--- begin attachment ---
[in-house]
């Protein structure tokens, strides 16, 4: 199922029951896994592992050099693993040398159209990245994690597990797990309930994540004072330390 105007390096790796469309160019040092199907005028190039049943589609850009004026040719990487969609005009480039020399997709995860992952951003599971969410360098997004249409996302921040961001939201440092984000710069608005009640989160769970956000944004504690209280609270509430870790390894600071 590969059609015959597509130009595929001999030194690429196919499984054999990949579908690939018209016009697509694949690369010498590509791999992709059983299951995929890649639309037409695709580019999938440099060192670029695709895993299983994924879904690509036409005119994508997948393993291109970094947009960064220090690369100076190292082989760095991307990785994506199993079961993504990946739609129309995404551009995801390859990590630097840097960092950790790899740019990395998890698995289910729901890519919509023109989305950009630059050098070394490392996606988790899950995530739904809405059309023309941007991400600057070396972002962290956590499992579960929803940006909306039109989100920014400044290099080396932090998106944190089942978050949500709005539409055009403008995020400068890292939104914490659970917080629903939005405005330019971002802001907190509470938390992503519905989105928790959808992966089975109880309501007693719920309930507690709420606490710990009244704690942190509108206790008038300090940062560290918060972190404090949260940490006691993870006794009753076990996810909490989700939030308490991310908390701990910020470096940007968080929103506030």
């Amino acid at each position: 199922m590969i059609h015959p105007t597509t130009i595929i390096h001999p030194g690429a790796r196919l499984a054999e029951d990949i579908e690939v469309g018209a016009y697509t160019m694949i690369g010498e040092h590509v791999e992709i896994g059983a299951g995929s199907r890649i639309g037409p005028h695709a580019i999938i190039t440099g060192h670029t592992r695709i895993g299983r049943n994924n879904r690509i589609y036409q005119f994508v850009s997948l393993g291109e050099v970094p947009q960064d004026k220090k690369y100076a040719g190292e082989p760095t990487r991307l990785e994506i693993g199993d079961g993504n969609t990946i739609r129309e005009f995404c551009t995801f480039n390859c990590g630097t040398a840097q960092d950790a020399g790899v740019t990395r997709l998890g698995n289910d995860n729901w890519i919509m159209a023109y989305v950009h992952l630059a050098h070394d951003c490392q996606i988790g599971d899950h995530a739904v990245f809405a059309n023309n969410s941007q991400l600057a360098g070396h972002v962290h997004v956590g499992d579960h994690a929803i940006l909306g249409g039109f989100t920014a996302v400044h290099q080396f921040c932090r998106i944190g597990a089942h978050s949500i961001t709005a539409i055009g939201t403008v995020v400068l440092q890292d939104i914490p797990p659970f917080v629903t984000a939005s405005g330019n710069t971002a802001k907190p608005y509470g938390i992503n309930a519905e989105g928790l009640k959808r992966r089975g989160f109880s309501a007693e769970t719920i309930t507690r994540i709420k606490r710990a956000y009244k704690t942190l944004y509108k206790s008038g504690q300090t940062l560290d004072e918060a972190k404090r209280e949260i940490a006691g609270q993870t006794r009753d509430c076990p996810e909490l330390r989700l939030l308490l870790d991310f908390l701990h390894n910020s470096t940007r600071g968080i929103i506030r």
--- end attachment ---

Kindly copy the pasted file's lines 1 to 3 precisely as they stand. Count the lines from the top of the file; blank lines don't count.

[in-house]
């Protein structure tokens, strides 16, 4: 199922029951896994592992050099693993040398159209990245994690597990797990309930994540004072330390 105007390096790796469309160019040092199907005028190039049943589609850009004026040719990487969609005009480039020399997709995860992952951003599971969410360098997004249409996302921040961001939201440092984000710069608005009640989160769970956000944004504690209280609270509430870790390894600071 590969059609015959597509130009595929001999030194690429196919499984054999990949579908690939018209016009697509694949690369010498590509791999992709059983299951995929890649639309037409695709580019999938440099060192670029695709895993299983994924879904690509036409005119994508997948393993291109970094947009960064220090690369100076190292082989760095991307990785994506199993079961993504990946739609129309995404551009995801390859990590630097840097960092950790790899740019990395998890698995289910729901890519919509023109989305950009630059050098070394490392996606988790899950995530739904809405059309023309941007991400600057070396972002962290956590499992579960929803940006909306039109989100920014400044290099080396932090998106944190089942978050949500709005539409055009403008995020400068890292939104914490659970917080629903939005405005330019971002802001907190509470938390992503519905989105928790959808992966089975109880309501007693719920309930507690709420606490710990009244704690942190509108206790008038300090940062560290918060972190404090949260940490006691993870006794009753076990996810909490989700939030308490991310908390701990910020470096940007968080929103506030």
């Amino acid at each position: 199922m590969i059609h015959p105007t597509t130009i595929i390096h001999p030194g690429a790796r196919l499984a054999e029951d990949i579908e690939v469309g018209a016009y697509t160019m694949i690369g010498e040092h590509v791999e992709i896994g059983a299951g995929s199907r890649i639309g037409p005028h695709a580019i999938i190039t440099g060192h670029t592992r695709i895993g299983r049943n994924n879904r690509i589609y036409q005119f994508v850009s997948l393993g291109e050099v970094p947009q960064d004026k220090k690369y100076a040719g190292e082989p760095t990487r991307l990785e994506i693993g199993d079961g993504n969609t990946i739609r129309e005009f995404c551009t995801f480039n390859c990590g630097t040398a840097q960092d950790a020399g790899v740019t990395r997709l998890g698995n289910d995860n729901w890519i919509m159209a023109y989305v950009h992952l630059a050098h070394d951003c490392q996606i988790g599971d899950h995530a739904v990245f809405a059309n023309n969410s941007q991400l600057a360098g070396h972002v962290h997004v956590g499992d579960h994690a929803i940006l909306g249409g039109f989100t920014a996302v400044h290099q080396f921040c932090r998106i944190g597990a089942h978050s949500i961001t709005a539409i055009g939201t403008v995020v400068l440092q890292d939104i914490p797990p659970f917080v629903t984000a939005s405005g330019n710069t971002a802001k907190p608005y509470g938390i992503n309930a519905e989105g928790l009640k959808r992966r089975g989160f109880s309501a007693e769970t719920i309930t507690r994540i709420k606490r710990a956000y009244k704690t942190l944004y509108k206790s008038g504690q300090t940062l560290d004072e918060a972190k404090r209280e949260i940490a006691g609270q993870t006794r009753d509430c076990p996810e909490l330390r989700l939030l308490l870790d991310f908390l701990h390894n910020s470096t940007r600071g968080i929103i506030r």